I’m having a day. Feeling like you are not in control of your own emotions is incredibly daunting. I have Attention Deficit Disorder and Generalized Anxiety. Neither are debilitating, thank goodness, but impact me. How?
Anxiety meds take the edge off of my anxiety. It is like I am able to take a minute to process my feelings before reacting, instead of just reacting. It’s like the intensity of my feelings are taken down a notch. I feel in control of my emotions instead of my emotions controlling me.
Attention deficit disorder means I lose things regularly. Like my anxiety meds. Which have been missing for a week and a half.
Therefore, those emotions I was referencing, feeling pretty intense.
So, I’m having a day.
The difference between this day, and other days in the past, is that I’m owning it. It took me a long time to own it, but I am.
If I were sick with the flu, I would let my kids and husband know that I’m not feeling well. I need to rest, and take care is myself, and I’ll feel better soon. Why don’t we do that with our mental health?
So, I told my husband exactly what was going on, that I didn’t feel in control of my emotions, didn’t feel right and needed support.
I let my kids know that mommy’s brain doesn’t feel good. It will be fine, it’s just feeling a little run down, and I need to take some time to take care of it.
Need some help figuring out how to own your mental health struggles? Here are five things I have learned to do to normalize my struggles, and get the support that I need.
Normalize it in Your Every Day Life
Treat your mental illness like you treat all illnesses. If you are somebody who tells the whole world when you have the flu, then do the same when you have depression. I shared openly with a colleague that I was not currently on my anxiety meds and that my brain was racing a little more than normal. Just like I probably would have shared with him if I had a stomach ache.
That goes the other way too. If you aren’t somebody that shares openly about things, treat your mental illness the same way.
Make Self Care a Part of Your Daily Life
They say it takes 30 days to build a habit, right? If you can build small self care activities into your daily life, you won’t feel as desperate when things are bad. You will have the habits set in stone, meaning it won’t be as hard to practice self care when things are hard.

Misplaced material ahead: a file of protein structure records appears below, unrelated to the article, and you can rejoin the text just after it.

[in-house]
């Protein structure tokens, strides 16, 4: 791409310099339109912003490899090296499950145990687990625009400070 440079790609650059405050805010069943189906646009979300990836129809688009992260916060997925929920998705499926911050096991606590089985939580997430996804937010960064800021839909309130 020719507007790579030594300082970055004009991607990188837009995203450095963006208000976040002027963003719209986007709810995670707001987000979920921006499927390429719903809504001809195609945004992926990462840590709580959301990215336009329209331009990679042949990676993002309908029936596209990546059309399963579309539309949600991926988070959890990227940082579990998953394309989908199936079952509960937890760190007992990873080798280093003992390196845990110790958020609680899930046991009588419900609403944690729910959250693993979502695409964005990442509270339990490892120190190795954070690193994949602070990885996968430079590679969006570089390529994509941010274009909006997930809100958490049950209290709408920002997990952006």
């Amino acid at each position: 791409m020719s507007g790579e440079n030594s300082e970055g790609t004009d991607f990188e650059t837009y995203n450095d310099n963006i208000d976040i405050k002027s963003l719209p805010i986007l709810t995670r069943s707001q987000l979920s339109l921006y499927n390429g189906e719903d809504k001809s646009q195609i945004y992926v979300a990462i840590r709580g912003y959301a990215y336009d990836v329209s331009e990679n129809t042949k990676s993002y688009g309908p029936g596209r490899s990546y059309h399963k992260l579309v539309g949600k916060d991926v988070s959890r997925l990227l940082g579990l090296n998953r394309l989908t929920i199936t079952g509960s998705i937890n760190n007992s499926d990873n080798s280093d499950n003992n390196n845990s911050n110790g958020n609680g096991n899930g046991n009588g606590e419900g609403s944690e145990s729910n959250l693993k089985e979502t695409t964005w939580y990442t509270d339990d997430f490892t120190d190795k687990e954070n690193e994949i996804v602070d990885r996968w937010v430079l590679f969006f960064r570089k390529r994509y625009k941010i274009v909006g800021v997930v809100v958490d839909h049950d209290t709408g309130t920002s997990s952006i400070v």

That Part About Talking About It
Do that with your doctors too. I get it, it can be tricky to find a doctor you can trust. It took me some time too, but I finally did. It didn’t start there though.
I needed to get real with myself first. If I continued to pretend that I was fine, my doctor would believe be. If I was honest about where I was struggling, my doctor would know how to support me.
When I was struggling with post partum anxiety, I knew what was happening, but I was nervous about trying meds. My amazing midwife looked me in the eye and simply said, “Jennie, it’s time.” She was right.
Don’t Shy Away From Hard Conversations
If you notice others are struggling with their mental health, lean in. If they want to talk about it, talk about it. It doesn’t have to be awkward. If somebody was telling you how hard things can be with a broken leg, you would probably listen. Do the same with their mental health.
Be Honest About Your Hard Days
Especially in times of COVID, we are talking about our physical symptoms. I have a sore throat, a cough and a runny nose. How about bringing I’m having a hard day, I’m super anxious or I’m grieving into the conversation. Yes, some people may struggle with hearing this at first. But, the more we talk about it, the more natural it becomes.
So, yes, I’m having a day. My mind is racing, my emotions are a bit of a roller coaster, and I’m pretty irritable. But, I’m writing, which is part of my self care.
How are you feeling today?